Suckered by Encryption
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Vienna Teng
Vienna Teng

We assume privacy when Alice sends an end-to-end encrypted email to Bob. While the content of the message is hidden, the fact that the message happens is not.

We assume the same privacy when Charles visits a website. We are comforted by the lock icon in the address bar and think no one knows what we are viewing. It is time to think again.

Keep in mind that often the content is hidden by encryption, but the metadata, the data about what happened when and by who is typically available.

While often simple methods are discussed, let’s look at what can be done on a grand scale.

Start by going to You will typically see the normal sign in page.

On most desktop browsers, pushing F12 will bring up developer tools which show you what is happening behind the scenes.

There should be a “Sources” tab that shows from where the data for the page was acquired.

You should see “” and “” listed.

Why are they there?

On the Twitter sign in page there are buttons to allow you to use a Google or Apple account. While unnecessary, it seems rational that some of the data for that page comes from Google and Apple. While this could already be cached on your computer, so it does not have to be fetched repeatedly, it is done at least once, and in doing so your access to that site can be observed.

What encryption is providing you is that the data for the request is hidden from observers, but not the IP addresses as that is required to know where to send the data from and to, and the length of the requests and responses.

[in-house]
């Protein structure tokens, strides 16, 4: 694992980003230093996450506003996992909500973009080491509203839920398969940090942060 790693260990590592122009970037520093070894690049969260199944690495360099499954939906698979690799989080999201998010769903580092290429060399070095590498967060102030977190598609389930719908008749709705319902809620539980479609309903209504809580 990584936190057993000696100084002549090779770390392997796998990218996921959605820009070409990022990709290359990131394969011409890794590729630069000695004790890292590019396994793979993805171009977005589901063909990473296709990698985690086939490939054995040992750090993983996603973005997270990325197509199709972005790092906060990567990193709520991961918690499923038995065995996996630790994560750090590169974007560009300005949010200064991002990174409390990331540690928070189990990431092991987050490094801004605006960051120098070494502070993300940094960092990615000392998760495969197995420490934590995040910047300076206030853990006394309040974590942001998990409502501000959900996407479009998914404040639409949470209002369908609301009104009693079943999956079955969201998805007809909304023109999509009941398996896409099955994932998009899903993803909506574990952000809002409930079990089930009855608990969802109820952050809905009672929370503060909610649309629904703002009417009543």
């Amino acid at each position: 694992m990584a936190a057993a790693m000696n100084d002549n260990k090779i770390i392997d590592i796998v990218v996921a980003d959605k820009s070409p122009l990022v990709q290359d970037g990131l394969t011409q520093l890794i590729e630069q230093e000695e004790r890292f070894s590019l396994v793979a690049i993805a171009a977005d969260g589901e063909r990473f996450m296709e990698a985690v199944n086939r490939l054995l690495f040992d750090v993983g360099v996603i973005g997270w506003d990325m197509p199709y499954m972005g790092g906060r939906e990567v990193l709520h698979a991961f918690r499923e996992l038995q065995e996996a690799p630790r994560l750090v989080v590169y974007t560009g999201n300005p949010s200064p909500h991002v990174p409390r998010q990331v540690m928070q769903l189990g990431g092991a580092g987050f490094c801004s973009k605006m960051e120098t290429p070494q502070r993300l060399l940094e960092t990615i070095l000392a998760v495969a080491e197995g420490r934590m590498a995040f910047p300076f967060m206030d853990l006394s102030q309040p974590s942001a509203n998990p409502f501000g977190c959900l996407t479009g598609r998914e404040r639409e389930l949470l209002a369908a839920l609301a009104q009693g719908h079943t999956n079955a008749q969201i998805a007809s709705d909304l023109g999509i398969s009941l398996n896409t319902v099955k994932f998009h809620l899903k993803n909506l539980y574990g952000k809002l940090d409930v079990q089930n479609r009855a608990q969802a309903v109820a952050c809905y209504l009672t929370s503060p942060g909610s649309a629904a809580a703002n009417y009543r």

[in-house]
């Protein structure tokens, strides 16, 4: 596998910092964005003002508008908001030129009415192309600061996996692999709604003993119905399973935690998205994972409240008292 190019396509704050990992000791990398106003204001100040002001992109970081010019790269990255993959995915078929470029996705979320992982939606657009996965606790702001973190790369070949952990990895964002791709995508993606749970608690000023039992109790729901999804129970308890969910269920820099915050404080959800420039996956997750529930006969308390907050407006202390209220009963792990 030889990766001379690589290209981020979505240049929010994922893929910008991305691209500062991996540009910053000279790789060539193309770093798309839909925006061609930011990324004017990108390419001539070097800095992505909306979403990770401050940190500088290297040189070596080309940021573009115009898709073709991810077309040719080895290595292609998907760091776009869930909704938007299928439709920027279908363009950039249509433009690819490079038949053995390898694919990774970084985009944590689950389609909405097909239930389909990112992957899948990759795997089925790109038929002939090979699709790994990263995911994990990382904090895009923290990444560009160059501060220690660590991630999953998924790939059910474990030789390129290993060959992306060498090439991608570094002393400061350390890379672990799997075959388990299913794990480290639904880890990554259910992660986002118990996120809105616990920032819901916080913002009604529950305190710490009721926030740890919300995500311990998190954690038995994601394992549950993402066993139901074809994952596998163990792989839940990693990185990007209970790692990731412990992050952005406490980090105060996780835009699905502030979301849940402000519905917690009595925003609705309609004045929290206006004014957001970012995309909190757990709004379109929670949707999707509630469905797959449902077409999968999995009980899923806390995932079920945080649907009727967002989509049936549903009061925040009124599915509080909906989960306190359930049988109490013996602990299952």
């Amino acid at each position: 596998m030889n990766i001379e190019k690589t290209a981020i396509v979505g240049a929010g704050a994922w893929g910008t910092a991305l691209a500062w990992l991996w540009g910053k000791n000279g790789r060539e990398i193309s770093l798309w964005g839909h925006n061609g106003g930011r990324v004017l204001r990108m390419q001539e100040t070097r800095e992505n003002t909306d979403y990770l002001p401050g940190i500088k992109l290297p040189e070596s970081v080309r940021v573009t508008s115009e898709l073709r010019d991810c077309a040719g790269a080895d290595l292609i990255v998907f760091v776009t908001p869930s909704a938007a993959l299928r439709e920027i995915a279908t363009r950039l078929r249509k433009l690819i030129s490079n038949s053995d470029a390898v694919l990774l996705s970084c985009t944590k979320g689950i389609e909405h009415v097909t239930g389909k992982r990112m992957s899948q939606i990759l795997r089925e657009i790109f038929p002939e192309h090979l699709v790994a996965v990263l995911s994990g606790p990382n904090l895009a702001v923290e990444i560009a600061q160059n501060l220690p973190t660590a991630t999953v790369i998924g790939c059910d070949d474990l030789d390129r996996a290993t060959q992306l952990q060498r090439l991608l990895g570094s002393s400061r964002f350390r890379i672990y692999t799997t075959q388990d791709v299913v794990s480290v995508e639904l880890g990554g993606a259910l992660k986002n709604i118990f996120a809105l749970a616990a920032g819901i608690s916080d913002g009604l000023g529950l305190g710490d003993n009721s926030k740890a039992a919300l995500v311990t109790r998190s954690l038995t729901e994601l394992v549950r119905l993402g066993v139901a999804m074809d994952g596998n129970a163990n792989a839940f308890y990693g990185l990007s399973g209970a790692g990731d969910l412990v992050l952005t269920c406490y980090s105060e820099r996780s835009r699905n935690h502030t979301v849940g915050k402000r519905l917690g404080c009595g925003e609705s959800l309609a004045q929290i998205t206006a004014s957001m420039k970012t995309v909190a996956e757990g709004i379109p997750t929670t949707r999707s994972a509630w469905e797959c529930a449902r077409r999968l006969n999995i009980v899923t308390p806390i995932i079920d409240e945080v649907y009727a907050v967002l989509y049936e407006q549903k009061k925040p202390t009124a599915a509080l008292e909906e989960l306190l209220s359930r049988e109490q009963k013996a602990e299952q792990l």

Once you get in depth on a website you will probably have a lot of images, other media, or data from other sites. It might be all encrypted so the observer does not know what is sent, but the IPs and lengths remain.

Often images are from a separate server or IP address, so access to that IP can be observed, even when the raw data is not seen. However, images being large can be somewhat distinguished by size. The QUIC protocol may hide that somewhat as multiple images may be fetched at once. What you are providing to the observer is an educated guess at what is being communicated.

While the technique is usable for any site, such as a store, news site, organization, or other social media, consider you simply want to look at a tweet, signed in or not, and you assume no one knows but you and obviously twitter. Is there a way for an observer to, with reasonable certainty, know what you looked at and when?

If an overlord could see all of your traffic, the IPs and amount of data sent to each, a rough guess to an exact match of what you did can be determined?


If the overlord accumulates common public data, such as images, tweets, news articles, and documents, it could make a possible match with some or all of your traffic. With a large body of information about public sites, and your visits, the accuracy of the matches can be greatly improved.

Who would have an infrastructure to accumulate that kind of data in such a large volume to make this a realistic concern for the public?

You would need to be able to essentially make a copy of all traffic on the Internet. Could that be done? If it can, who would have the resources to do it? If it is done, you would need to do it over a long period of time to make it valuable.

The first tap on the Internet was revealed in 2006 with Room 641A in San Francisco, and dozens more exist. The data is fed to the massive Utah Data Center, and perhaps NSA headquarters, the Donut, or other places.

But you can trust you government, right? If not, be careful what you say or view.

It doesn’t have to be this way. You can be private.

This is the goal of ShofarNexus. Be a part and share








Friday, November 17, 2023

Suckered by Encryption

Wednesday, November 8, 2023

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Thursday, November 2, 2023

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